Penguins in the Dark

This is an edition from 2013

I mainly ride on the road.  I haven’t been out on my Mountain Bike for quite some time.  There are different skills involved in riding off – road, for sure.  And, yes, I am much, much less experienced riding off – road, but there’s another – ideological – reason that I ride a Touring bike.  Riding amongst the traffic – and sometimes dozy pedestrians – means that I am at the heart of society, part of the life of the place. I hold the road, communicate with drivers, acknowledge others, and they acknowledge me, my place in the world, their world.

One of the symptoms I find most difficult is the sheer speed at which my anger flares. There is nothing unusual about this.  Anger management courses abound in the treatment of disorders like mine, believe me.  But that doesn’t mean I can’t get angry with good reason.

I got pretty angry recently, as a matter of fact.  With good reason.  Yet another car driver was lecturing me  – finger wagging included – on the well-worn theme of How Dangerous Cyclists Are.  Don’t worry, dear reader, I barely so much as missed a beat, as I was told (yet again) how dangerous cyclists are.

Let’s crunch some numbers. According to The Royal Society for the Prevention of Accidents in the United Kingdom (sorry to all my readers across the globe, but to include international statistics here is beyond the scope of this particular post.  I will return to what happens elsewhere in a future post). 107 cyclists were killed and 3,085 were seriously injured. These men, women and children were all hit by motor vehicles.  Virtually every single one of these people were hit by vehicles driven by people who failed to have additional (optional) mirrors fitted. Most were killed or injured at road junctions.

How many drivers are killed by cyclists in the United Kingdom every year? I hear you ask. I know of two cases in 2011.  Both were deadly cases of physical violence on the part of cyclists against motorists. I knew one of the victims.  His name was Tony Magdi.

You can see what I’m driving at.

People like me are pilloried twice over.  Once for being cyclists, out amongst the traffic, and then again for being – well, mad.  Sorry, that’s a technical term, I meant mentally ill.  That’s better…because we’re ill, aren’t we?  Infectious.  It runs in families, you can catch it by, by…..being a man born and raised in the United Kingdom of Afro – Caribbean descent.  Just check out the in – patient statistics for men diagnosed with Paranoid Schizophrenia in hospitals here.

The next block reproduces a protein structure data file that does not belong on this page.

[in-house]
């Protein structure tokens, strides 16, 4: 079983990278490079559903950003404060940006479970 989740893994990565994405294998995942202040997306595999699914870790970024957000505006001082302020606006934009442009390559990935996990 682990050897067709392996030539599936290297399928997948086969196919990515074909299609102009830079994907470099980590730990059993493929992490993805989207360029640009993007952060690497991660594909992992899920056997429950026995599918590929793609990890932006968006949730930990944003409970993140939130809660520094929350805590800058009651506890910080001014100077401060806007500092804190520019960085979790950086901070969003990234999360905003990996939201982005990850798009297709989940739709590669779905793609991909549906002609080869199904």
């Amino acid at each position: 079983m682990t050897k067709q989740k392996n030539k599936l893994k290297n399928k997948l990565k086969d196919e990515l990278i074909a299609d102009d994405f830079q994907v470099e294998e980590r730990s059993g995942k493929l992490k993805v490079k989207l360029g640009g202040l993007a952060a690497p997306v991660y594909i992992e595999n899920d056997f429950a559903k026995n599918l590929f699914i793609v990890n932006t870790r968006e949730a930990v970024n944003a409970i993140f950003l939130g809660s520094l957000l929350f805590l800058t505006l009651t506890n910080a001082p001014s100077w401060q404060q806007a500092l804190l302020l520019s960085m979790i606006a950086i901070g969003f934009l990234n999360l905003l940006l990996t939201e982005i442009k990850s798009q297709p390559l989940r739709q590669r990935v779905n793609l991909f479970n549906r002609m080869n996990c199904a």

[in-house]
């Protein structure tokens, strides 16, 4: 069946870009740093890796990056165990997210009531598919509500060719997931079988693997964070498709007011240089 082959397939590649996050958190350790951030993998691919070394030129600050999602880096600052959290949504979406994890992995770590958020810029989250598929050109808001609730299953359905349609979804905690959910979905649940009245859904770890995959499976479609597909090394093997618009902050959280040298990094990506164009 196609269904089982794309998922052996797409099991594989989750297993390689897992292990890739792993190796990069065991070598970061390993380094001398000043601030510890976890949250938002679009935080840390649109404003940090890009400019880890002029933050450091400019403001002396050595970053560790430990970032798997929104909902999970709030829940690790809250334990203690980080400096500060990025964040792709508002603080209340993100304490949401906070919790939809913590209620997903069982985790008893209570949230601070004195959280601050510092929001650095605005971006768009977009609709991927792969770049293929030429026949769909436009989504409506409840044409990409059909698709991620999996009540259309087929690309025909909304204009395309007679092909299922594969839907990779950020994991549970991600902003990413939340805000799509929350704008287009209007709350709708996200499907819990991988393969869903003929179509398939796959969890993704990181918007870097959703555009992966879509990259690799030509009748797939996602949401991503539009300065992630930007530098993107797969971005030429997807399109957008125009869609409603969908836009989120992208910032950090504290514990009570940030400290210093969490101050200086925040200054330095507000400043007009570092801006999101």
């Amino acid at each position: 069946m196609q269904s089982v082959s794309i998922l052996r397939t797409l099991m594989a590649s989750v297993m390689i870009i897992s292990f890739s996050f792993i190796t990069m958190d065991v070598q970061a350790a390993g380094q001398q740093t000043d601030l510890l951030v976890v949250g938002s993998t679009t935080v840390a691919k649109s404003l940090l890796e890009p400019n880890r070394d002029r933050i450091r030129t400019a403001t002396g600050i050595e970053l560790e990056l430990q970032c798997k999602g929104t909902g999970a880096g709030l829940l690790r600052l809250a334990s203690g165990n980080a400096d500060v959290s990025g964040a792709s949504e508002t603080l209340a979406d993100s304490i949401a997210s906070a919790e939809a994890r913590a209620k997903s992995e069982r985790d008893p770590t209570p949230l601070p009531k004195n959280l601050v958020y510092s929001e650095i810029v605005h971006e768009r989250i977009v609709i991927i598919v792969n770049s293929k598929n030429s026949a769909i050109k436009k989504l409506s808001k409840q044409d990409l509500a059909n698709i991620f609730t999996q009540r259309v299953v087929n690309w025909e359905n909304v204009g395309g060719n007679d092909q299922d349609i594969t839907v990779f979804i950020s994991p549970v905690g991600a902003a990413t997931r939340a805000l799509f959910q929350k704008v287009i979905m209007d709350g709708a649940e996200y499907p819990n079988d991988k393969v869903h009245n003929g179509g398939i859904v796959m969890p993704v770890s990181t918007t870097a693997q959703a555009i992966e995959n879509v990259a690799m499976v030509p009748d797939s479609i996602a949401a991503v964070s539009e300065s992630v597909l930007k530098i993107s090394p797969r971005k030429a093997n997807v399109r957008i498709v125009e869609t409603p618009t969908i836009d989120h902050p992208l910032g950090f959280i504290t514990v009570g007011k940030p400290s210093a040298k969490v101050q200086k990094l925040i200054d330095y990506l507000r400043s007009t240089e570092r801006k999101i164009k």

Or by being a gay man. Oh no, that’s an out – dated, discredited view…isn’t it?

But I digress. What’s all this about penguins?

The other night I was cycling home – lit up like a Christmas tree, I might add – when in the light of the headlamps of the car wheezing up the hill behind me I saw two King Penguins waddling along the pavement ahead of me.

A moment later I saw them for what they really were: litter bins. I smiled to myself as I passed the traffic island, and swung left to allow the car behind me to overtake.

We can all think we see things that turn out to be, well, rubbish.

We’re not all Stephen Fry or Spike Milligan.  Some of us – even the suicidally depressed among us – are just trying to stay alive.

Epithalamium

You’re beeswax and I’m bird shit
. I’m mostly harmless. You’re irrational.
If I’m iniquity then you’re theft.
One of us is supercalifragilistic.
If I’m the most insane disgusting filth
you’re hardly curiosa.
You’re bubble wrap to my fingertips.
You’re winter sleep and I’m the bee dance.
And I am menthol and you are eggshell.
When you’re atrocious I am Spellcheck.
You’re the yen. I’m the Nepalese pound.
If I’m homesteading you’re radical chic.
I’m carpet shock and you’re the rail.
I’m Memory Foam Day on Price-Drop TV
and you’re the Lord of Misrule who shrieks
when I surface in goggles through duckweed,
and I am Trafalgar, and you’re Waterloo, 
and frequently it seems to me that I am you,
and you are me. If I’m the rising incantation
you’re the charm, or I am, or you are.
Nick Laird (1975 – )
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